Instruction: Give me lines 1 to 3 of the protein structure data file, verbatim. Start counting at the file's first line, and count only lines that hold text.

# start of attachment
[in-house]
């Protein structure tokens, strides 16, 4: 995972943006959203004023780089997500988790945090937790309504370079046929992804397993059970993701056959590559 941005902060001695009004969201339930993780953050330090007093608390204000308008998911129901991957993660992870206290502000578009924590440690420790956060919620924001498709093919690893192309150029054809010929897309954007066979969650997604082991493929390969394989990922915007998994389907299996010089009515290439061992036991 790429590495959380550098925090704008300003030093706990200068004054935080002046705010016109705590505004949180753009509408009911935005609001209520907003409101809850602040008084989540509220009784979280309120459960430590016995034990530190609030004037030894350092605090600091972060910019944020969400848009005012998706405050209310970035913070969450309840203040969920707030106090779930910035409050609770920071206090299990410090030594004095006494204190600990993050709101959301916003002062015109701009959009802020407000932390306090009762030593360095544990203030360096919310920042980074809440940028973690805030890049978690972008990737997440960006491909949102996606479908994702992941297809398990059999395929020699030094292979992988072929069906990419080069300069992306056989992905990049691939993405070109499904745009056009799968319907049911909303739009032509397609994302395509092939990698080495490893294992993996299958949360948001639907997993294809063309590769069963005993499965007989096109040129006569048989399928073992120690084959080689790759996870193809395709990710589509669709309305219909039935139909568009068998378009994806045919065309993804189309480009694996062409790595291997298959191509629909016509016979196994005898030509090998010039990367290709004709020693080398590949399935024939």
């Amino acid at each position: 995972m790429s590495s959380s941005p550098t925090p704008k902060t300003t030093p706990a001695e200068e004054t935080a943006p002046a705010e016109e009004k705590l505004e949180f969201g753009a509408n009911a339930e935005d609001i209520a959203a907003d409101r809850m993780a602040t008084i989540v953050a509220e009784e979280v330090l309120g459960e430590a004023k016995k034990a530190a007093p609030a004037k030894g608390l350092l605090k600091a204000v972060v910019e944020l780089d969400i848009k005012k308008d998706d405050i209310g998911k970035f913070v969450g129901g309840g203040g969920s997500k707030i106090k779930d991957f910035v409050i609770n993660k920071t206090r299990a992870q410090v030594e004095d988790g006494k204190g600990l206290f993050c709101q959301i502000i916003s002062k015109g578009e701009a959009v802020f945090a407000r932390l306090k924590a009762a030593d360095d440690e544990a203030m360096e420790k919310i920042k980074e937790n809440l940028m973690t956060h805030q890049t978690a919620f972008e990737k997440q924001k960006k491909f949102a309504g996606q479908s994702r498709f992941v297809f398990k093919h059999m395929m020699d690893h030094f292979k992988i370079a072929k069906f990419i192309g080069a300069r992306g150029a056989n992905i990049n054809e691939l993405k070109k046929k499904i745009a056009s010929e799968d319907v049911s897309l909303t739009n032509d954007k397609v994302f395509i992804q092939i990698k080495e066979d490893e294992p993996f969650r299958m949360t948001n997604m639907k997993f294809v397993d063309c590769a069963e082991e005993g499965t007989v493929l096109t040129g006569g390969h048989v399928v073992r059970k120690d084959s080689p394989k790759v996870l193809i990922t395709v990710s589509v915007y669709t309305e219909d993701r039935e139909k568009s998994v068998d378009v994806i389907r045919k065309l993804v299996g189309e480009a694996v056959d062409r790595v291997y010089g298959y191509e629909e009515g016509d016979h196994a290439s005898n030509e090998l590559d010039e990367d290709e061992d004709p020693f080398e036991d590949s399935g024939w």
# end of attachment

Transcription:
[in-house]
């Protein structure tokens, strides 16, 4: 995972943006959203004023780089997500988790945090937790309504370079046929992804397993059970993701056959590559 941005902060001695009004969201339930993780953050330090007093608390204000308008998911129901991957993660992870206290502000578009924590440690420790956060919620924001498709093919690893192309150029054809010929897309954007066979969650997604082991493929390969394989990922915007998994389907299996010089009515290439061992036991 790429590495959380550098925090704008300003030093706990200068004054935080002046705010016109705590505004949180753009509408009911935005609001209520907003409101809850602040008084989540509220009784979280309120459960430590016995034990530190609030004037030894350092605090600091972060910019944020969400848009005012998706405050209310970035913070969450309840203040969920707030106090779930910035409050609770920071206090299990410090030594004095006494204190600990993050709101959301916003002062015109701009959009802020407000932390306090009762030593360095544990203030360096919310920042980074809440940028973690805030890049978690972008990737997440960006491909949102996606479908994702992941297809398990059999395929020699030094292979992988072929069906990419080069300069992306056989992905990049691939993405070109499904745009056009799968319907049911909303739009032509397609994302395509092939990698080495490893294992993996299958949360948001639907997993294809063309590769069963005993499965007989096109040129006569048989399928073992120690084959080689790759996870193809395709990710589509669709309305219909039935139909568009068998378009994806045919065309993804189309480009694996062409790595291997298959191509629909016509016979196994005898030509090998010039990367290709004709020693080398590949399935024939």
């Amino acid at each position: 995972m790429s590495s959380s941005p550098t925090p704008k902060t300003t030093p706990a001695e200068e004054t935080a943006p002046a705010e016109e009004k705590l505004e949180f969201g753009a509408n009911a339930e935005d609001i209520a959203a907003d409101r809850m993780a602040t008084i989540v953050a509220e009784e979280v330090l309120g459960e430590a004023k016995k034990a530190a007093p609030a004037k030894g608390l350092l605090k600091a204000v972060v910019e944020l780089d969400i848009k005012k308008d998706d405050i209310g998911k970035f913070v969450g129901g309840g203040g969920s997500k707030i106090k779930d991957f910035v409050i609770n993660k920071t206090r299990a992870q410090v030594e004095d988790g006494k204190g600990l206290f993050c709101q959301i502000i916003s002062k015109g578009e701009a959009v802020f945090a407000r932390l306090k924590a009762a030593d360095d440690e544990a203030m360096e420790k919310i920042k980074e937790n809440l940028m973690t956060h805030q890049t978690a919620f972008e990737k997440q924001k960006k491909f949102a309504g996606q479908s994702r498709f992941v297809f398990k093919h059999m395929m020699d690893h030094f292979k992988i370079a072929k069906f990419i192309g080069a300069r992306g150029a056989n992905i990049n054809e691939l993405k070109k046929k499904i745009a056009s010929e799968d319907v049911s897309l909303t739009n032509d954007k397609v994302f395509i992804q092939i990698k080495e066979d490893e294992p993996f969650r299958m949360t948001n997604m639907k997993f294809v397993d063309c590769a069963e082991e005993g499965t007989v493929l096109t040129g006569g390969h048989v399928v073992r059970k120690d084959s080689p394989k790759v996870l193809i990922t395709v990710s589509v915007y669709t309305e219909d993701r039935e139909k568009s998994v068998d378009v994806i389907r045919k065309l993804v299996g189309e480009a694996v056959d062409r790595v291997y010089g298959y191509e629909e009515g016509d016979h196994a290439s005898n030509e090998l590559d010039e990367d290709e061992d004709p020693f080398e036991d590949s399935g024939w």